Soybean cyst nematode (SCN) continues to be the leading cause of soybean yield loss in North America. BASF Agricultural Solutions and The SCN Coalition have joined forces for the second consecutive year to promote SCN Action Month, a monthlong initiative to provide growers with the tools and information they need to defend against this devastating pest.
Throughout October, BASF will once again provide free soil test kits to the first 500 growers who request online by October 31.
“We’re finding there are still growers who either aren’t aware of SCN or just don’t believe they have it in their field,” said Troy Bauer, BASF Senior Field Technical Representative for Seed Treatment – Western Corn Belt. “Soil testing during the month of October is key to this effort. When growers know their numbers, they can make a solid management plan for next year.”
Dan Ory, a grower in Earlham, Iowa received a free soil test kit from the SCN Action Month campaign last year and was surprised by his results.
“I had the opportunity to test my soil using one of the free test kits. I suspected we had nematodes, but I was surprised by how many,” Dan Ory said. “It was a revelation that has changed how I’ll approach my soybean fields going forward.”
Experts with The SCN Coalition say testing soil for SCN is the foundation for active SCN management.
“If a farmer doesn’t know he or she has SCN and isn’t actively managing it, yield potential can be lost,” said Iowa State University Nematologist Greg Tylka. “It may be three or four bushels per acre, or it might be 23 to 24 bushels per acre. But you won’t know until you test your soil.”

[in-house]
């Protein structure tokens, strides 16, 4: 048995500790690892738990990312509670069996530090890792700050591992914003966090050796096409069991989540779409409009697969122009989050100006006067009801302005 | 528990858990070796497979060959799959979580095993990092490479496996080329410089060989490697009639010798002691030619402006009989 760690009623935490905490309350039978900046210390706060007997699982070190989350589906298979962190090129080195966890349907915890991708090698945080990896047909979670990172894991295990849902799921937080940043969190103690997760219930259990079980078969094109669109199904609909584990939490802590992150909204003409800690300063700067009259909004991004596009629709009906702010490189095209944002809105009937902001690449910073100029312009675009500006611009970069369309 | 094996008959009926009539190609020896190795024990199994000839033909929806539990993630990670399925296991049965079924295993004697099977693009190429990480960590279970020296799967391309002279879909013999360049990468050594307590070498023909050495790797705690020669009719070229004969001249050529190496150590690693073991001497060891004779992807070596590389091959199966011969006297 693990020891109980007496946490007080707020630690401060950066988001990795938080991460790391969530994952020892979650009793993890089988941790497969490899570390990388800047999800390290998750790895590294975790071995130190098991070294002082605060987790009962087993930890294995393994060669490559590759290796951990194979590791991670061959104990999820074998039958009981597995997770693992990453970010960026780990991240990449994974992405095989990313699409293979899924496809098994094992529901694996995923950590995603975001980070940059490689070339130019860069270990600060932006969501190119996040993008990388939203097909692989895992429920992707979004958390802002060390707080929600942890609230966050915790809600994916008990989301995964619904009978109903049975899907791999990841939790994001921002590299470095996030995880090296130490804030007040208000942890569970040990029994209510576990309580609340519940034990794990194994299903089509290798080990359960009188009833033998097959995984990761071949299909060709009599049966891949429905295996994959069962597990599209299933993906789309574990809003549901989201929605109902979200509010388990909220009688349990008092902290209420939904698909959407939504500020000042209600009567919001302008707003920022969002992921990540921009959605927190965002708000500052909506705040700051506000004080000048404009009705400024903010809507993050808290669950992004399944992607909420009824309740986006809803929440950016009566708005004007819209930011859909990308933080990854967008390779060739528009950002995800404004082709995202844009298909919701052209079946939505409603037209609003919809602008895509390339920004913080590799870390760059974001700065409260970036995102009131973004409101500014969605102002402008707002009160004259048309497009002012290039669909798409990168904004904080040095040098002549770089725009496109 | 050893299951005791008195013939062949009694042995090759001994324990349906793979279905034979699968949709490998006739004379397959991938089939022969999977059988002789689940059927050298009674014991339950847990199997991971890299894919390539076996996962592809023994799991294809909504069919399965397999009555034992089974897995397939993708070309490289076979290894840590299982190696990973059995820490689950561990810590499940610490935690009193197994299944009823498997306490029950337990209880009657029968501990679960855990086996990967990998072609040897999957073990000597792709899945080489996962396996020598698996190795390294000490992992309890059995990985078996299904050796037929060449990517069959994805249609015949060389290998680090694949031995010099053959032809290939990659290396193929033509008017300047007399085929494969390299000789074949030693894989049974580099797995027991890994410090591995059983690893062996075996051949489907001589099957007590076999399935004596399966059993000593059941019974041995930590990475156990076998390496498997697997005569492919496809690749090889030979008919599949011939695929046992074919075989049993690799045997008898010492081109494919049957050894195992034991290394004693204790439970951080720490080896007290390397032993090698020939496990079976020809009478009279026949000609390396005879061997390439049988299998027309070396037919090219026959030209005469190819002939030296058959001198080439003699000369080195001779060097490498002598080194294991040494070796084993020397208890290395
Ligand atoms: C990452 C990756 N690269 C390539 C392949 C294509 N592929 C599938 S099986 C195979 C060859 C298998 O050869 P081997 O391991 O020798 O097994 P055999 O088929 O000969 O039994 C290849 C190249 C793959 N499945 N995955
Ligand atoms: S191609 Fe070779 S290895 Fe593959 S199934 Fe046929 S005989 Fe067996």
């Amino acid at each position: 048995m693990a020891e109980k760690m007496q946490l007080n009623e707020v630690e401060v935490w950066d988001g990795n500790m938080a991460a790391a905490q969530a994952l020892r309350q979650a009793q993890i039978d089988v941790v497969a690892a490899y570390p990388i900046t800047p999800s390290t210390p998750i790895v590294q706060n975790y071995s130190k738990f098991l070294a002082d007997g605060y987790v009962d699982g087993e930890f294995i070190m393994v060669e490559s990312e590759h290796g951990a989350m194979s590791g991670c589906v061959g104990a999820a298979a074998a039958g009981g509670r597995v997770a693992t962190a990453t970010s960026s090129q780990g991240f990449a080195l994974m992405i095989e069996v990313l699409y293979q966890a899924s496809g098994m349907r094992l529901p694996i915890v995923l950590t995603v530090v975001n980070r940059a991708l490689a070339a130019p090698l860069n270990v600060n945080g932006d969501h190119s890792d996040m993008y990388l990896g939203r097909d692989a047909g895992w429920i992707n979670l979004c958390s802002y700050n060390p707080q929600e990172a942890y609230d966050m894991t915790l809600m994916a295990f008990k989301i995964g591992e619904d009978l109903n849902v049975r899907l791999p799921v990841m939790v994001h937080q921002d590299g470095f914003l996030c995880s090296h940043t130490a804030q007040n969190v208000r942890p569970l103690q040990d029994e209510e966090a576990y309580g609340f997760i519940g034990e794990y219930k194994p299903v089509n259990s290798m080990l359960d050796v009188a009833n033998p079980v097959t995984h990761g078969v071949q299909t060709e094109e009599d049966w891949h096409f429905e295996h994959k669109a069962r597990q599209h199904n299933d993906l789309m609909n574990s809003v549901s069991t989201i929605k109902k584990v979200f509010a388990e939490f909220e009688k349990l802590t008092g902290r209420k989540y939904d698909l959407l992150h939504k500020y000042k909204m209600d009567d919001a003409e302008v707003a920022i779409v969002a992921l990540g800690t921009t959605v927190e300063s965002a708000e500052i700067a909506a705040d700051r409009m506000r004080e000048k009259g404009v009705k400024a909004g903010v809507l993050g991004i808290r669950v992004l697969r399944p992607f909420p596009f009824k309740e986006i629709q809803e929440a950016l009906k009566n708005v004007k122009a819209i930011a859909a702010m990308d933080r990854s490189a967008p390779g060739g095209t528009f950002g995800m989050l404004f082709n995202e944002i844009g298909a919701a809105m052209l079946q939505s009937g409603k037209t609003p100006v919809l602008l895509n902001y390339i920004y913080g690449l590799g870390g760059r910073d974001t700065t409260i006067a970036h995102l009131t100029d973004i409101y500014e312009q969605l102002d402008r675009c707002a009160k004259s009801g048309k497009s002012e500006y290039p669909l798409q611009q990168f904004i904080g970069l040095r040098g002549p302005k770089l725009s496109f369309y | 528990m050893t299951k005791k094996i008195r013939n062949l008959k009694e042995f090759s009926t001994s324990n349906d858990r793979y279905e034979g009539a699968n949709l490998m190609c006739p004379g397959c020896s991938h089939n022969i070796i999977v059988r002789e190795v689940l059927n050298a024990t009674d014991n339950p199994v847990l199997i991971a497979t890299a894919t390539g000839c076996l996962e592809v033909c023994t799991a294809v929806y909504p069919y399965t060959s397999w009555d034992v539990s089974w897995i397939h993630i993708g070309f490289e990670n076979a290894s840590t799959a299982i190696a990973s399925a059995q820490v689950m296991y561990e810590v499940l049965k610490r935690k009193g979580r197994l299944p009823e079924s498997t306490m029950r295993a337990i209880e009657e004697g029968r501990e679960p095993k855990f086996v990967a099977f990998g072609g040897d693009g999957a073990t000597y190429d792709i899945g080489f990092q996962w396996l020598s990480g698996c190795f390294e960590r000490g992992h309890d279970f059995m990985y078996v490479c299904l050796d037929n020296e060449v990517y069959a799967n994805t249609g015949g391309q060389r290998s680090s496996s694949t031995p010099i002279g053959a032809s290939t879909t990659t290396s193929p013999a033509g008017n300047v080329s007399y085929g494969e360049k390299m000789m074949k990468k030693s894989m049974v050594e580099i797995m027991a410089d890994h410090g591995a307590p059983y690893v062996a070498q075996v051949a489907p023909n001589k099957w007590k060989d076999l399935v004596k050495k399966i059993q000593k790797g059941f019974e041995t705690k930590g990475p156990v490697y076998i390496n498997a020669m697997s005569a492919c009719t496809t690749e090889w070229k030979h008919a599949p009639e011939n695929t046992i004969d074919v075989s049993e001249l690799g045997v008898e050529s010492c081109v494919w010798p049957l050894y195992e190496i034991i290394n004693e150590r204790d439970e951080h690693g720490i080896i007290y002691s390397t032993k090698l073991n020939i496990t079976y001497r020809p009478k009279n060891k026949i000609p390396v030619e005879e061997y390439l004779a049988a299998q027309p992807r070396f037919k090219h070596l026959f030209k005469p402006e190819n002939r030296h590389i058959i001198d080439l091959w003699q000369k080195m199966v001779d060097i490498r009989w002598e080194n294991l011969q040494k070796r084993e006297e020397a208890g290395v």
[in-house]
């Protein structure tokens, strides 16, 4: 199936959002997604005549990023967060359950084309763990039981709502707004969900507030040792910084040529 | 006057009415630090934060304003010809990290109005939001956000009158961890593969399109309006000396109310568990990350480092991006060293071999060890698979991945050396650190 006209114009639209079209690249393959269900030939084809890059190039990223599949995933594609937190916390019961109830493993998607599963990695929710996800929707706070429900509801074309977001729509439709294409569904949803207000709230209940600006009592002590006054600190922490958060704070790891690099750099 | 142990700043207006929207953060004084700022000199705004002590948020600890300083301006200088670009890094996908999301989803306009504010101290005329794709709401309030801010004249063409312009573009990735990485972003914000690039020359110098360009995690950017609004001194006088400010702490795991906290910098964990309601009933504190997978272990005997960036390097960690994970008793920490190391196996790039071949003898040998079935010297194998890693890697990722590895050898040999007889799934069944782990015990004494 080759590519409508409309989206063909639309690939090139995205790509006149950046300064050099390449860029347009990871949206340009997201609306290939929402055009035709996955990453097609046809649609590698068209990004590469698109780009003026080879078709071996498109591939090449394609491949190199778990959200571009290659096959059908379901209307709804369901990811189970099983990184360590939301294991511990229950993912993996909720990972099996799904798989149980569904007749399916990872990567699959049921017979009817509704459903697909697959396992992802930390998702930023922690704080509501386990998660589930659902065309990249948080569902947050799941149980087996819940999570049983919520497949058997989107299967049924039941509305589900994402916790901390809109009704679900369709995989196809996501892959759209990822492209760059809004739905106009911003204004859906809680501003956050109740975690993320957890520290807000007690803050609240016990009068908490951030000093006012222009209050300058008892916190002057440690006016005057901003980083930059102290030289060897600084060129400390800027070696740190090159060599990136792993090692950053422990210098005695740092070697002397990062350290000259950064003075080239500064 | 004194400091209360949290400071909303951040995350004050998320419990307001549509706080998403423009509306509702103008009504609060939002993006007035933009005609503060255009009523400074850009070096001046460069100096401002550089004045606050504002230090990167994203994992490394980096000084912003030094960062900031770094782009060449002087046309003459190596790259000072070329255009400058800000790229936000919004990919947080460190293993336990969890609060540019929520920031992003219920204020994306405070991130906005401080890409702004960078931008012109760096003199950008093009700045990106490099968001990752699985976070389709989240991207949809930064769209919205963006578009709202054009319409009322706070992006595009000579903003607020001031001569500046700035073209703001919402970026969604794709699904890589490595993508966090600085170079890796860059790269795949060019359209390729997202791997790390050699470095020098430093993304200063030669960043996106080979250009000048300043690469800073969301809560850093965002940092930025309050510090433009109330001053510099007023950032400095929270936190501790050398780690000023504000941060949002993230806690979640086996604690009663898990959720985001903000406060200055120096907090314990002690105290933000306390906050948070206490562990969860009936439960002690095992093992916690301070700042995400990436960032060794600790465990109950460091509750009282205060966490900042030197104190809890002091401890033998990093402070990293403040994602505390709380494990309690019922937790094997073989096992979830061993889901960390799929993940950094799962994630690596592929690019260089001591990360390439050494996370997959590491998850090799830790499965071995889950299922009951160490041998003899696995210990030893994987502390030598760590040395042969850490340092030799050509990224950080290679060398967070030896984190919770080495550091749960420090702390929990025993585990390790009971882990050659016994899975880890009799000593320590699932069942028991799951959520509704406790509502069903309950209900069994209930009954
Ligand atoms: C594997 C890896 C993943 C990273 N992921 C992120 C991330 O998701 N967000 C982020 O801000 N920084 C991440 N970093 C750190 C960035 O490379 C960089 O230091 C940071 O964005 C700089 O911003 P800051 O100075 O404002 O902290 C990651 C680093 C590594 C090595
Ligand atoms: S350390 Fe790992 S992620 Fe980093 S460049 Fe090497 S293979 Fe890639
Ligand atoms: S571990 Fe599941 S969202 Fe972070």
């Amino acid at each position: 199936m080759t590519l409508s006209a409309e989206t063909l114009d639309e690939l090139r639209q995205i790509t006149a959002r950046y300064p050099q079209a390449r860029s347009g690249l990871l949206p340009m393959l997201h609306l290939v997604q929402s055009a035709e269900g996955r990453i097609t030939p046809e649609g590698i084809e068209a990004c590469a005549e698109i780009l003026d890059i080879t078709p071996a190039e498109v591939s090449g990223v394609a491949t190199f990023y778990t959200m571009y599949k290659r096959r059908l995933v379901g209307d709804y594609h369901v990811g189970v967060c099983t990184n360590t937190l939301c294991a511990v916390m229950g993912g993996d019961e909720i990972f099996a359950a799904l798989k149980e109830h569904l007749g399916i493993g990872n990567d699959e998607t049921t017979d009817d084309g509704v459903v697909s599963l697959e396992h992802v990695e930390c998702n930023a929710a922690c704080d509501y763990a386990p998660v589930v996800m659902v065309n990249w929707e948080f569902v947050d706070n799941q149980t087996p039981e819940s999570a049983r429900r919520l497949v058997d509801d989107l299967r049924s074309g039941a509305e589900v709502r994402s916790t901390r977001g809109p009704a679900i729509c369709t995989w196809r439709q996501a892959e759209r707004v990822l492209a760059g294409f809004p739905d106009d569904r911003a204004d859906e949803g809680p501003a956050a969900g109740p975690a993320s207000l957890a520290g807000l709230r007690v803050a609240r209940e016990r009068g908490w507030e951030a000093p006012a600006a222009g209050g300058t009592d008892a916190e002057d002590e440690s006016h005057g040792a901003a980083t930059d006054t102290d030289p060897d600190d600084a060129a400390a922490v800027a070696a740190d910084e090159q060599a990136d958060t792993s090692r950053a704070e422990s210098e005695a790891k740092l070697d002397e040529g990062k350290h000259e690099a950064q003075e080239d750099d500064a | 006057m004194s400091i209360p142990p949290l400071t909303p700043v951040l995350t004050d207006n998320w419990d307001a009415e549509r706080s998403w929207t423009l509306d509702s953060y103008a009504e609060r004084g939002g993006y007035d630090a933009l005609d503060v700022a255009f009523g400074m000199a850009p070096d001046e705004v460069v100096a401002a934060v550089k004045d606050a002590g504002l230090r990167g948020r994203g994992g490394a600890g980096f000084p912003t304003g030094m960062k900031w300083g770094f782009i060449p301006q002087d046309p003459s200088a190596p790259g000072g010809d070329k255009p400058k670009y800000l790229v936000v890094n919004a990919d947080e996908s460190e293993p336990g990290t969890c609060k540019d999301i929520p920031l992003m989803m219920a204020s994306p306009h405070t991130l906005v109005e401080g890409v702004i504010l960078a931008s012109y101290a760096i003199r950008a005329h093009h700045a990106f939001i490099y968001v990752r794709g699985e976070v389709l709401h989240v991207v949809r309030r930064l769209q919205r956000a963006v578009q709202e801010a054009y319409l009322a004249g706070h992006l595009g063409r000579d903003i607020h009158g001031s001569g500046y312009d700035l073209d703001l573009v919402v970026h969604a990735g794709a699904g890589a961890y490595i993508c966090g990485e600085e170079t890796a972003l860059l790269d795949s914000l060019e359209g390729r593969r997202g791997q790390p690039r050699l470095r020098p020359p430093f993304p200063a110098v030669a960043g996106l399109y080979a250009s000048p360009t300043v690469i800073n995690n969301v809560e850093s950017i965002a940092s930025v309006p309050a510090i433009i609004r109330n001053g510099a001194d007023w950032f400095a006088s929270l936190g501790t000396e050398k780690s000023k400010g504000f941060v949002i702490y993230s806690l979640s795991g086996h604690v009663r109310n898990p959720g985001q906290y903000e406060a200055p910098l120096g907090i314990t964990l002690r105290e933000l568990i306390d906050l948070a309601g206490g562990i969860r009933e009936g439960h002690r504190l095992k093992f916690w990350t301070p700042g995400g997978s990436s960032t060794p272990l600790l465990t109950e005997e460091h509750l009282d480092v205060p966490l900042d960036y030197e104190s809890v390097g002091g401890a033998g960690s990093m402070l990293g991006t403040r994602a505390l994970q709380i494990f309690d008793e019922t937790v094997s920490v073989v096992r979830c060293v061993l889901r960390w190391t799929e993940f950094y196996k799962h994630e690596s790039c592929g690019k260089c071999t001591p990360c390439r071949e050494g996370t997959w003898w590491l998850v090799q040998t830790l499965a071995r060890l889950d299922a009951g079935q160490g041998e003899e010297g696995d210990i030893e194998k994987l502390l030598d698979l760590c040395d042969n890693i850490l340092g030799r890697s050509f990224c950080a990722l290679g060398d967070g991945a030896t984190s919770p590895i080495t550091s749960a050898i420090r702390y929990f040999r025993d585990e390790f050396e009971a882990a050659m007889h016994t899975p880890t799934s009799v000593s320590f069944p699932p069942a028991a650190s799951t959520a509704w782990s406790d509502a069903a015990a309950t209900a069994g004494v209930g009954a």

SCN is present in nearly all areas where soybeans are grown and continues to rapidly spread throughout all geographies. Damage occurs when nematodes invade plant roots and establish feeding sites that take nutrients and water from the plant, which results in reducing yield potential. Because the damage occurs below ground, nematodes can cause losses in soybean yield without any visible signs of plant damage. Last year, nematodes were found in 74% of the fields sampled during SCN Action Month.
There are three things growers should do for SCN Management: rotate crops, plant a resistant variety and consider a seed treatment. Watch this video online to learn more about planning and preparing to manage SCN in your fields, and to access even more SCN management resources, visit SCNActionMonth.com.
In Ohio, farmers can also have two samples per farm processed by The Ohio State University. The SCN samples should be collected the same as a regular soil sample. This project is being led by Dr. Horacio Lopez-Nicora, assistant professor, Soybean Pathology and Nematology, in the Department of Plant Pathology at The Ohio State University, College of Food, Agriculture and Environmental Sciences. He is conducting this research, funded by the Ohio Soybean Council and soybean check-off.
“Collect samples 8 inches deep, and mix several subsamples in a bucket from an area no larger than 10 to 20 acres,” Lopez-Nicora said. “These composite mixed samples should be submitted to Ohio State for analysis of SCN.”
The SCN Coalition as well as the Ohio Soybean Council and soybean checkoff have provided a grant to process two free samples per farm. Farmers should download and complete this Soil Sample Submission Form and mail samples to:
OSU Soybean Pathology and Nematology Lab
Attn: Horacio Lopez-Nicora, Ph.D.
110 Kottman Hall
2021 Coffey Rd.
Columbus, Ohio 43210
With specific questions, you can also e-mail: firstname.lastname@example.org.